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Yes, norovirus, or ‘stomach flu,’ outbreaks have increased in the U.S.

The number of weekly norovirus outbreaks rose from below 10 in early January to above 50 in early March 2022, data reported to the CDC show.

If you’re suffering from an upset stomach, you might be wondering if COVID-19 is to blame. But another common virus could be causing your symptoms. 

WebMD says U.S. outbreaks of norovirus, which is commonly referred to as the “stomach flu,” have “risen dramatically” since January 2022. Other news headlines are also claiming that norovirus cases have been on the rise in the U.S.


Have norovirus outbreaks increased in the U.S.?




This is true.

Yes, norovirus outbreaks have increased in the U.S. 


Norovirus is one of a number of viruses that can upset a person’s stomach and cause intestinal discomfort, Paul Auwaerter, M.D., professor at Johns Hopkins University School of Medicine and clinical director of the infectious diseases division, said. 

The virus is very contagious, and people can be infected from direct contact with someone who has the virus, eating or drinking contaminated food or water, or touching contaminated surfaces and putting their hands in their mouth, according to the Centers for Disease Control and Prevention (CDC). The U.S. Food and Drug Administration (FDA) says food contaminated with norovirus may look, smell and taste normal.

The CDC defines a norovirus outbreak as “an occurrence of two or more similar illnesses resulting from a common exposure” that is either suspected or confirmed to be caused by norovirus.

Norovirus outbreaks are common, with about 2,500 reported in the U.S. every year. They can happen anytime, but occur most often from November through April, according to the CDC. Norovirus is sometimes called the “winter vomiting disease,” Auwaerter said.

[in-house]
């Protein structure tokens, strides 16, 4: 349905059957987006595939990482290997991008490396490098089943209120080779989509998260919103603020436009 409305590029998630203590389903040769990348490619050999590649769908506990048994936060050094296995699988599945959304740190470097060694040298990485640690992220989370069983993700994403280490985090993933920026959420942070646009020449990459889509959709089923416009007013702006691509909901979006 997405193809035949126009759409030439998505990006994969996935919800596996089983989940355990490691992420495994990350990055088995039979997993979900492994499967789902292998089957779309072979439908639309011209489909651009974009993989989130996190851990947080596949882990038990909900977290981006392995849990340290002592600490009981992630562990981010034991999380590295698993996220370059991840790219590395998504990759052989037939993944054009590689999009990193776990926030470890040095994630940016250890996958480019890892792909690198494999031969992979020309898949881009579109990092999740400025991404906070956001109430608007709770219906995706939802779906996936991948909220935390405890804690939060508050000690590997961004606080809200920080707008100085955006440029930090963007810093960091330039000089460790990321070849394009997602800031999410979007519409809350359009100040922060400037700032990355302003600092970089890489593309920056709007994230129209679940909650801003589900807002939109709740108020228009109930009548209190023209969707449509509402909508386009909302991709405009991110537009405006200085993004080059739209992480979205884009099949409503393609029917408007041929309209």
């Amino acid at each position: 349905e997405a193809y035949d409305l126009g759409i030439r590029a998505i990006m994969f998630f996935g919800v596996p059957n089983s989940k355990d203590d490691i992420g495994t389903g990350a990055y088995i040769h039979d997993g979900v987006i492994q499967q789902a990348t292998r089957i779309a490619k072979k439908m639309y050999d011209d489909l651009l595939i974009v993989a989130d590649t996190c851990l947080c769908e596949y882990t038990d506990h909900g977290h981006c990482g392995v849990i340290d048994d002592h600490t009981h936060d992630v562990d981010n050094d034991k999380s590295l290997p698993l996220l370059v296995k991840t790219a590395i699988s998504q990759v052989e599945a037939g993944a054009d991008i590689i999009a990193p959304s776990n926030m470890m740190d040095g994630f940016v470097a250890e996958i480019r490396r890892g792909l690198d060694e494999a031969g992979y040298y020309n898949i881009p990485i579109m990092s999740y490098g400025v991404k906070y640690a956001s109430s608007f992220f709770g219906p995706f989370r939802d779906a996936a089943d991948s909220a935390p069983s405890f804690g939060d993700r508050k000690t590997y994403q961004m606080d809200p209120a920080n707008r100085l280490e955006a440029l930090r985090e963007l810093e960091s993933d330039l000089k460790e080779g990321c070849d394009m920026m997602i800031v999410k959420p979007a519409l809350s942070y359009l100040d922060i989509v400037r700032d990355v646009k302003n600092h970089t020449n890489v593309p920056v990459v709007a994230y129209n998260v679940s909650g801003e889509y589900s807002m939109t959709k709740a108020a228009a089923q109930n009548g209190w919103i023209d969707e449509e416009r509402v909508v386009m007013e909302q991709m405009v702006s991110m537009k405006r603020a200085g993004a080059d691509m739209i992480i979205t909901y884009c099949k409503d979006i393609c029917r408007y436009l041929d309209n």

“It's an illness that can come on abruptly, and cause rather dramatic nausea, diarrhea or both in people, and often remits just as quickly in 24 to 48 hours,” he added. 

The CDC tracks norovirus outbreaks reported by 12 state health departments. From Aug. 1, 2020 through March 5, 2021, there were 78 norovirus outbreaks reported by these 12 states. During the same time period in 2021-2022, the states reported 448 norovirus outbreaks. 

The number of weekly norovirus outbreaks also rose from below 10 in early January to above 50 in early March, data reported to the CDC show.

Though norovirus outbreaks have increased in recent months, levels have been “lower than normal” during the COVID-19 pandemic, a CDC spokesperson told VERIFY. The number of outbreaks reported so far in 2021-2022 is also below the range reported during the same time period over the previous eight years, the public health agency says. 

Credit: Centers for Disease Control and Prevention (CDC)
CDC graph showing U.S. norovirus outbreaks from 2012-2022

Auwaerter said the recent increase in norovirus cases could be tied to people interacting more regularly as COVID-19 cases decline in many areas of the country. 

Some people in states throughout the U.S. have also contracted norovirus by eating contaminated food, though CDC data show this is usually a less common way of contracting the virus. 

The FDA is warning people about a multi-state norovirus outbreak linked to raw oysters from British Columbia. Oysters that are potentially contaminated have been distributed to more than a dozen U.S. states, and it’s possible that additional states received them, too. Those who order oysters from a restaurant or retailer should verify that the source is outside of two British Columbia harvest areas, and retailers are being asked to stop selling the oysters. 

In Washington state, more than two dozen residents have reported norovirus-like illness after eating oysters harvested from British Columbia, according to the state department of health. 

More from VERIFY: No, cold or rainy weather cannot make you sick


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